Just wanted to drop a quick-ish post on how I've been handling creating a new partition that might have overlapping data in the default partition. We have adopted using a default partition in order to capture as much data as possible during processing without throwing exceptions when a defined partition was not created.
In my team's project, we are using partitioned tables using a date range for the table partitions. We've adopted a naming convention of
<table_name>_default for the default partition and
<table_name>_YYYY_MM for the monthly partitions. We process a lot of data, so we don't want to do more data manipulation than we have to. Also, this project is a web app, so we have to deal with a lot of concurrent database requests. So, using a lot of temp tablespace was not desirable either. So, here's a breakdown of how I'm handling default partition collisions when creating a new partition.
First: Get all of the information needed to create the partition. This includes the table partition name, the partitioned table name, the partition key column, the partition parameters (in our case, it's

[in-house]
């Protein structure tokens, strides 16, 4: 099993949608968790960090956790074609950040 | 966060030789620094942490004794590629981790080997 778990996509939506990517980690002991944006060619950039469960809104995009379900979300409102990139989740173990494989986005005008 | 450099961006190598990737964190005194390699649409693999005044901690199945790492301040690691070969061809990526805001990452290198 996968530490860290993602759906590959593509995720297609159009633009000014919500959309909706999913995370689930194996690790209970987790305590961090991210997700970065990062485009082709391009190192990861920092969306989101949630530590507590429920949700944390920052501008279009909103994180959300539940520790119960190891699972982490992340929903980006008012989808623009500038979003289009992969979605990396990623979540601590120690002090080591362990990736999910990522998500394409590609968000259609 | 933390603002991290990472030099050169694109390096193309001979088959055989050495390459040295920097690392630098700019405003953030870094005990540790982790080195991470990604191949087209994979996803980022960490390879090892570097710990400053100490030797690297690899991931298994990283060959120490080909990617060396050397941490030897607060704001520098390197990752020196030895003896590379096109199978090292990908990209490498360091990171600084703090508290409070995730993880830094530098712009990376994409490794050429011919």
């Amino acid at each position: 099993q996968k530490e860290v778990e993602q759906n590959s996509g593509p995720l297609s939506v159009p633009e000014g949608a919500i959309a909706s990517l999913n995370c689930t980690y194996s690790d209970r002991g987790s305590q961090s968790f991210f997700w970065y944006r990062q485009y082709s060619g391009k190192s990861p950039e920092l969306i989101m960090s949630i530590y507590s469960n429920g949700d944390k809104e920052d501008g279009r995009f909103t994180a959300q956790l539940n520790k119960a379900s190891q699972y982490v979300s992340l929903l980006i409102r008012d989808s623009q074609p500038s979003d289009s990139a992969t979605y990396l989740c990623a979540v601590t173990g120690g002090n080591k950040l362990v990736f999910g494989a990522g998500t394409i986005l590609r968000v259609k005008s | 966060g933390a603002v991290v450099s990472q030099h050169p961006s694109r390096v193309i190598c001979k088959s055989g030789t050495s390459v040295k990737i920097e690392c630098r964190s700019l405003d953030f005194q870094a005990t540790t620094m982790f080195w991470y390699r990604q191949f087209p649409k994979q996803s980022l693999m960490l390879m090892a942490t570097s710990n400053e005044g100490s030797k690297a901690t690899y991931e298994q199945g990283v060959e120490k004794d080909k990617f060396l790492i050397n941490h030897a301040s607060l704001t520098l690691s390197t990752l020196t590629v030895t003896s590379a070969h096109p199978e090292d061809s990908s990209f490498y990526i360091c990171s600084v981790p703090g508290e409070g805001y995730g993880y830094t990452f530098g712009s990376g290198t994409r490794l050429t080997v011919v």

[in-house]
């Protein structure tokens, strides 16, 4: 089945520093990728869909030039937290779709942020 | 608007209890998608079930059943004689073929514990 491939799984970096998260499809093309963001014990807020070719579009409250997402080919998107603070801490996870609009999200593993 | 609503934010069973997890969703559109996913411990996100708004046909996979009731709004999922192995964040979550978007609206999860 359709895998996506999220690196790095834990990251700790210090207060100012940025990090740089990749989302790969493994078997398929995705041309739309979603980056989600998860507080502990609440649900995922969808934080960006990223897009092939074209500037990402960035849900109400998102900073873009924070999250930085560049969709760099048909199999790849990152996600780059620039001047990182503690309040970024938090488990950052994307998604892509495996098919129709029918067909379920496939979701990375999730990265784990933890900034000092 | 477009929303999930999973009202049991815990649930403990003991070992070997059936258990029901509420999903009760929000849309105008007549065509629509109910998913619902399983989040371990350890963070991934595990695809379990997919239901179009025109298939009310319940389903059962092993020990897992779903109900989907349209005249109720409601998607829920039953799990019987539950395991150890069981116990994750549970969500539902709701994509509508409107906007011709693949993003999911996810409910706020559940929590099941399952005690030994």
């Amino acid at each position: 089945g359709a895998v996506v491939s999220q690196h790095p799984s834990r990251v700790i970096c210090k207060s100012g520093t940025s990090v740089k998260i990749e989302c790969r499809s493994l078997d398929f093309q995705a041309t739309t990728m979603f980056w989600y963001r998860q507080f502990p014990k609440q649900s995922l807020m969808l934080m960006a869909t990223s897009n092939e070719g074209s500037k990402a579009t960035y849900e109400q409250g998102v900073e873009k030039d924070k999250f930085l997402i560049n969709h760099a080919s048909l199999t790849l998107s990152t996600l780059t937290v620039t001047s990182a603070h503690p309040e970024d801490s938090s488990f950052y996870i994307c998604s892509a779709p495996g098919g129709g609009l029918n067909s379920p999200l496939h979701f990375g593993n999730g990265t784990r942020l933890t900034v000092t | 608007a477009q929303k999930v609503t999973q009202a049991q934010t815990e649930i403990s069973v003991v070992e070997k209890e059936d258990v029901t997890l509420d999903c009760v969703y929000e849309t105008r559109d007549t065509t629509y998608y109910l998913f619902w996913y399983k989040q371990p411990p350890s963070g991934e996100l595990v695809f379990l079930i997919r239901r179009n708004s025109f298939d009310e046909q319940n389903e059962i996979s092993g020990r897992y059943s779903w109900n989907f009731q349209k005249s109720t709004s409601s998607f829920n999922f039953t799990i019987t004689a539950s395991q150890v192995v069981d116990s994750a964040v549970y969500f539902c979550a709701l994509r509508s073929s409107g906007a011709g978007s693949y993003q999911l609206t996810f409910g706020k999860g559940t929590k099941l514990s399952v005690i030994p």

default = False,
from = <partition-start-date>,
to = <partition-end-date>).
Second: Check if any partition key col value within the requested partition range exists in the default partition. If data does exist (which would cause a PostgreSQL error), I alter the
to parameters adding an arbitrary year delta (such as 100 years) to each of the boundaries. Then I create the partition (using the original name) for the bounds that will not match. Don't forget to save the original values.
Third: Now that I have a partition created, I detach the partition from the partitioned table. Then I copy the overlapping data from the default partition to the detached partition. Once that is complete, I delete that data from the default. I use the original values for the
to parameters to reattach the partition to the partitioned table.
This method allows me to move the data without creating a potentially big temp table (temp tablespace) or a regular table in the app tablespace that will be deleted later. It also means that I can let PostgreSQL create the table as it sees fit for a partition. Since a partition can be detached and later re-attached with different constraints, this was a feasible option for our application.
Obviously, this will impact performance if it occurs often or with a large amount of data, but the answer to that is to handle potential edge cases in the application code that would see data hit the default partition.
Hopefully this methodology could prove viable to other developers and/or architects.